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How to Repair Tiger Oak Veneer

Mark Morris

Tiger oak is a common veneer on older oak furniture. The tiger striping is a result of the cutting method that reveals pockets of irregular grain. Repairing tiger oak veneer requires the same techniques as any veneer repair.

Repairing veneer requires simple techniques.

Most veneer damage is due to one of three causes: water can cause veneer to lift or bubble from the surface; heat has similar effects; and trauma, such as blows or scratches that can cause splits and cracks in the veneer. The repair method is matched to the type of damage.

Blistered or Bubbled Veneer

  1. Heat a household iron to it's highest setting. Apply a damp rag to the bubbled area. Set the iron on top of the wet rag, and press down firmly for 10 to 15 seconds. Many times this will reactivate the adhesive, allowing the veneer to be pressed back into place.

  2. Press the veneer down with a J roller or rolling pin to press it back into place. Set a piece of wax paper over the repair, and weight it down overnight with a piece of plywood and a few heavy books or bricks.

  3. Cut a small incision in the center of a bubble that does not respond to the heat treatment. Inject a small amount of wood glue into the incision with a syringe. Press the bubble, and weight it down as outlined above.

  4. Repair cracks in the center of veneer using the syringe method outlined for blisters. Inject glue into the crack, press and add weight. Fill any remaining gap in the surface with an appropriate color of solvent- based wood filler. Gently sand the area with 220-grit sandpaper by hand. Add a coat of matching stain and a coat of clear nail polish to complete the repair.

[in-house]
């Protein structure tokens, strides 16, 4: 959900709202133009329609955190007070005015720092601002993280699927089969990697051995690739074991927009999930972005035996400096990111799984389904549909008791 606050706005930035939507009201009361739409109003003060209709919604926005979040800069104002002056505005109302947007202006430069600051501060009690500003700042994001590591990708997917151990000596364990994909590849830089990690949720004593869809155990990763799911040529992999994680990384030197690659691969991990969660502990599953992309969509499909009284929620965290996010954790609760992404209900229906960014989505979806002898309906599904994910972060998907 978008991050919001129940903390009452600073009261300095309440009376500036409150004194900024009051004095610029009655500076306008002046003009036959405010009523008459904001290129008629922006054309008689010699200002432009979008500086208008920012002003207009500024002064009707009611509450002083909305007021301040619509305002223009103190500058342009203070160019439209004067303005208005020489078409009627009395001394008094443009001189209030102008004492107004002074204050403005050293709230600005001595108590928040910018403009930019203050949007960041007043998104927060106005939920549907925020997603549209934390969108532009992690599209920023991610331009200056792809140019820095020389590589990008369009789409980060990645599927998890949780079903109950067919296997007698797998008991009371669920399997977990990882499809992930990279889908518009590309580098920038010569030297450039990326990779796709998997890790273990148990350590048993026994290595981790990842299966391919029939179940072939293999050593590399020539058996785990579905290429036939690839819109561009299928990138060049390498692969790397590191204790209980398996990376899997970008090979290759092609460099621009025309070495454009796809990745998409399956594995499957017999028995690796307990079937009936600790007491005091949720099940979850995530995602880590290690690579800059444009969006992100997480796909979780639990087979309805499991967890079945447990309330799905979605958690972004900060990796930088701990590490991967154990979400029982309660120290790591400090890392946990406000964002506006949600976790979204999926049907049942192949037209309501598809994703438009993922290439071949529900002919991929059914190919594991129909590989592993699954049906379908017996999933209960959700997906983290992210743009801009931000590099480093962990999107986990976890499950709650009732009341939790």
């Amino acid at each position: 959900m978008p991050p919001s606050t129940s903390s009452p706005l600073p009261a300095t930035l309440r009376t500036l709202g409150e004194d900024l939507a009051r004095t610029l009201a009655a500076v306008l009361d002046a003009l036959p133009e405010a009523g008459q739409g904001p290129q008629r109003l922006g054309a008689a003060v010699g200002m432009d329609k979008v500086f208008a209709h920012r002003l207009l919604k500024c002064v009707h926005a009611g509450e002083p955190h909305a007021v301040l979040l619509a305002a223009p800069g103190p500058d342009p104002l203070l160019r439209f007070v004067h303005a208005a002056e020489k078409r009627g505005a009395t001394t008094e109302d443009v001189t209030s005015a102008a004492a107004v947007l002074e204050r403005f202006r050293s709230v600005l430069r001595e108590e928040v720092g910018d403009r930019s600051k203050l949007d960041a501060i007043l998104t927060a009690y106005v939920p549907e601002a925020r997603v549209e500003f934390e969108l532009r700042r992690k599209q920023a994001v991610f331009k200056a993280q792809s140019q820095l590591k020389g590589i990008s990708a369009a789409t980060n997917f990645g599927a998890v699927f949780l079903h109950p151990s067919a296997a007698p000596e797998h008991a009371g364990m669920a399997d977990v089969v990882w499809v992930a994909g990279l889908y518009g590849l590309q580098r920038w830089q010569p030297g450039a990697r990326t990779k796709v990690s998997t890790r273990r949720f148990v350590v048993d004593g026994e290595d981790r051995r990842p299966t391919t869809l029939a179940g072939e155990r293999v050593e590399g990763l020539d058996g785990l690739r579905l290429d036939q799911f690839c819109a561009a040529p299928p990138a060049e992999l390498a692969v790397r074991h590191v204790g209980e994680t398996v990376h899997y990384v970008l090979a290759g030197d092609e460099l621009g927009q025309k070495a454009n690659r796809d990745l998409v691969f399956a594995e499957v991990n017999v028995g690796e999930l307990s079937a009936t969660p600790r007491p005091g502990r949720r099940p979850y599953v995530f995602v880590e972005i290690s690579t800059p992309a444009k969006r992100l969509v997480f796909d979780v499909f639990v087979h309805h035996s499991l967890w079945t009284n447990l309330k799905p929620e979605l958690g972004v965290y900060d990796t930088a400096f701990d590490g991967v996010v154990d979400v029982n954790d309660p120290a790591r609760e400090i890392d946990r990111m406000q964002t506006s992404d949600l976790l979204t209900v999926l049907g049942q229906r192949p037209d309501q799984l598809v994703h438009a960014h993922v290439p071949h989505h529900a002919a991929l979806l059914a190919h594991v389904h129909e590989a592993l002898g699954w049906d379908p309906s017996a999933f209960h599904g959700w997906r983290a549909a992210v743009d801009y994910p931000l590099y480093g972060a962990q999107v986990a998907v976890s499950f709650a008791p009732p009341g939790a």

Loose or Lifting Edges

  1. Lift the veneer gently from the edge to avoid splitting. Brush or scrape any debris out from under the veneer. Scrape away as much of the old glue as possible, and make sure to remove any dust.

  2. Apply a light coat of wood glue to the underside of the veneer. Press the veneer into place with a J roller or rolling pin. Wipe away any excess glue with a damp rag. Cover the repair area with wax paper.

  3. Place a piece of plywood over the entire repair area. Clamp it to the surface with a C clamp, and allow it to dry overnight.

Replacing Damaged Areas

  1. Replace missing pieces by cutting a diamond shape around the damaged area with a utility knife or razor craft knife, and remove the veneer inside the diamond. Use a sharpened wood chisel to lift out the veneer.

  2. Trace the diamond cut onto a piece of paper by placing the paper over the cut and following the outline with a pencil. Cut the paper diamond out with a pair of scissors.

  3. Use the paper diamond as a pattern to cut out a matching piece of veneer. Apply wood glue to the back of the veneer and work it into the diamond cutout. Cover with wax paper, and clamp or weight as described above. Add stain and clear nail polish to finish.